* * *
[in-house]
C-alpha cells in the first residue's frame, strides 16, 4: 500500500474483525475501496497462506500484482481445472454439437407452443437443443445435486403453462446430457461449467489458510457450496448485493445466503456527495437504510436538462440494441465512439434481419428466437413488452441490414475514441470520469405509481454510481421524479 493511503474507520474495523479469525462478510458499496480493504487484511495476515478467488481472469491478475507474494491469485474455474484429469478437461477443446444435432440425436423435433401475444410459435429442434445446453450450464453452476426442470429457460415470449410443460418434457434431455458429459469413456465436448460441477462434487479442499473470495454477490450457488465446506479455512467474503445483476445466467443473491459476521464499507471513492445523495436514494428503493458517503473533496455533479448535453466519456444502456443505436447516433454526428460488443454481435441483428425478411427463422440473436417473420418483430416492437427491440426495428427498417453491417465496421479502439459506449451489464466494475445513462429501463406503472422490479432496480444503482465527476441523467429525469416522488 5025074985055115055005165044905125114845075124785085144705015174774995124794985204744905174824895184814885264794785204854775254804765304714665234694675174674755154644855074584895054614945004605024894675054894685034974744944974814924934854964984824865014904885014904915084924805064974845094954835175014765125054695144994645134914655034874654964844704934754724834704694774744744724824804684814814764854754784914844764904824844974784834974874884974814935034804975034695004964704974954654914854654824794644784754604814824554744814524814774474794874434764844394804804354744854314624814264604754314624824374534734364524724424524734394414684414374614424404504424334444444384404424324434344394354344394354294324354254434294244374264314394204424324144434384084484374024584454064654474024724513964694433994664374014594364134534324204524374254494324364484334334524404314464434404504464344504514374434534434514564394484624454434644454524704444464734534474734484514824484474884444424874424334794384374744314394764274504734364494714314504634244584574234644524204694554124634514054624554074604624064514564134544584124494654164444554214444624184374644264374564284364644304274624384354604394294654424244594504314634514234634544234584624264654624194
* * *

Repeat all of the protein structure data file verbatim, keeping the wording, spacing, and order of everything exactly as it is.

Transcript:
[in-house]
C-alpha cells in the first residue's frame, strides 16, 4: 500500500474483525475501496497462506500484482481445472454439437407452443437443443445435486403453462446430457461449467489458510457450496448485493445466503456527495437504510436538462440494441465512439434481419428466437413488452441490414475514441470520469405509481454510481421524479 493511503474507520474495523479469525462478510458499496480493504487484511495476515478467488481472469491478475507474494491469485474455474484429469478437461477443446444435432440425436423435433401475444410459435429442434445446453450450464453452476426442470429457460415470449410443460418434457434431455458429459469413456465436448460441477462434487479442499473470495454477490450457488465446506479455512467474503445483476445466467443473491459476521464499507471513492445523495436514494428503493458517503473533496455533479448535453466519456444502456443505436447516433454526428460488443454481435441483428425478411427463422440473436417473420418483430416492437427491440426495428427498417453491417465496421479502439459506449451489464466494475445513462429501463406503472422490479432496480444503482465527476441523467429525469416522488 5025074985055115055005165044905125114845075124785085144705015174774995124794985204744905174824895184814885264794785204854775254804765304714665234694675174674755154644855074584895054614945004605024894675054894685034974744944974814924934854964984824865014904885014904915084924805064974845094954835175014765125054695144994645134914655034874654964844704934754724834704694774744744724824804684814814764854754784914844764904824844974784834974874884974814935034804975034695004964704974954654914854654824794644784754604814824554744814524814774474794874434764844394804804354744854314624814264604754314624824374534734364524724424524734394414684414374614424404504424334444444384404424324434344394354344394354294324354254434294244374264314394204424324144434384084484374024584454064654474024724513964694433994664374014594364134534324204524374254494324364484334334524404314464434404504464344504514374434534434514564394484624454434644454524704444464734534474734484514824484474884444424874424334794384374744314394764274504734364494714314504634244584574234644524204694554124634514054624554074604624064514564134544584124494654164444554214444624184374644264374564284364644304274624384354604394294654424244594504314634514234634544234584624264654624194